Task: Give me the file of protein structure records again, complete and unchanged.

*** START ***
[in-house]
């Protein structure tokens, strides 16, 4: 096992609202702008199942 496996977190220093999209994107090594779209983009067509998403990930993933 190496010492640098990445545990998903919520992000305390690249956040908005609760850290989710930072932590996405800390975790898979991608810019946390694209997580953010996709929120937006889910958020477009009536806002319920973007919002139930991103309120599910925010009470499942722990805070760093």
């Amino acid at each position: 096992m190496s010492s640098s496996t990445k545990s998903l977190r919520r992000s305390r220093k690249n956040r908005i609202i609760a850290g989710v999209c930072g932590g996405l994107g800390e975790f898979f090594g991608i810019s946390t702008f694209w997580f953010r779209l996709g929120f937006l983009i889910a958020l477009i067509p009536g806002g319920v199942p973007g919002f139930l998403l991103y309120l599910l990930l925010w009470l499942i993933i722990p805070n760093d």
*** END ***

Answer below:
[in-house]
């Protein structure tokens, strides 16, 4: 096992609202702008199942 496996977190220093999209994107090594779209983009067509998403990930993933 190496010492640098990445545990998903919520992000305390690249956040908005609760850290989710930072932590996405800390975790898979991608810019946390694209997580953010996709929120937006889910958020477009009536806002319920973007919002139930991103309120599910925010009470499942722990805070760093």
């Amino acid at each position: 096992m190496s010492s640098s496996t990445k545990s998903l977190r919520r992000s305390r220093k690249n956040r908005i609202i609760a850290g989710v999209c930072g932590g996405l994107g800390e975790f898979f090594g991608i810019s946390t702008f694209w997580f953010r779209l996709g929120f937006l983009i889910a958020l477009i067509p009536g806002g319920v199942p973007g919002f139930l998403l991103y309120l599910l990930l925010w009470l499942i993933i722990p805070n760093d």